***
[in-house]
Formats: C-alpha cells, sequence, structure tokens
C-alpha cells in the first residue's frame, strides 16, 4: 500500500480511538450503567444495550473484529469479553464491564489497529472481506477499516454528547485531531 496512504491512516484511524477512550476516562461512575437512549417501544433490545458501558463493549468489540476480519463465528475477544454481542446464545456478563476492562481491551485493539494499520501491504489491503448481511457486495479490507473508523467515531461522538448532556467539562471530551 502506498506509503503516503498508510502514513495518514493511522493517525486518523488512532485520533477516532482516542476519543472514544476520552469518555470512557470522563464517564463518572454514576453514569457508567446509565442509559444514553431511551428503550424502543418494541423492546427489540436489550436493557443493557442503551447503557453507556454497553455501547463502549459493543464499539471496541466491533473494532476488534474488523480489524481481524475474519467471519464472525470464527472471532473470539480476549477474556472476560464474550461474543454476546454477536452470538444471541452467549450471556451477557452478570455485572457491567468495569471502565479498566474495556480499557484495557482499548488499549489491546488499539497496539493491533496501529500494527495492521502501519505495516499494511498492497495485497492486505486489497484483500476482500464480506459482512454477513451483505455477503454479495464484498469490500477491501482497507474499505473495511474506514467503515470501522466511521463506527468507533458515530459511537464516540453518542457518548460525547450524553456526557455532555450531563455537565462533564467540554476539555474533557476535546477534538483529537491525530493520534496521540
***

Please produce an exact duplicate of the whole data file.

[in-house]
Formats: C-alpha cells, sequence, structure tokens
C-alpha cells in the first residue's frame, strides 16, 4: 500500500480511538450503567444495550473484529469479553464491564489497529472481506477499516454528547485531531 496512504491512516484511524477512550476516562461512575437512549417501544433490545458501558463493549468489540476480519463465528475477544454481542446464545456478563476492562481491551485493539494499520501491504489491503448481511457486495479490507473508523467515531461522538448532556467539562471530551 502506498506509503503516503498508510502514513495518514493511522493517525486518523488512532485520533477516532482516542476519543472514544476520552469518555470512557470522563464517564463518572454514576453514569457508567446509565442509559444514553431511551428503550424502543418494541423492546427489540436489550436493557443493557442503551447503557453507556454497553455501547463502549459493543464499539471496541466491533473494532476488534474488523480489524481481524475474519467471519464472525470464527472471532473470539480476549477474556472476560464474550461474543454476546454477536452470538444471541452467549450471556451477557452478570455485572457491567468495569471502565479498566474495556480499557484495557482499548488499549489491546488499539497496539493491533496501529500494527495492521502501519505495516499494511498492497495485497492486505486489497484483500476482500464480506459482512454477513451483505455477503454479495464484498469490500477491501482497507474499505473495511474506514467503515470501522466511521463506527468507533458515530459511537464516540453518542457518548460525547450524553456526557455532555450531563455537565462533564467540554476539555474533557476535546477534538483529537491525530493520534496521540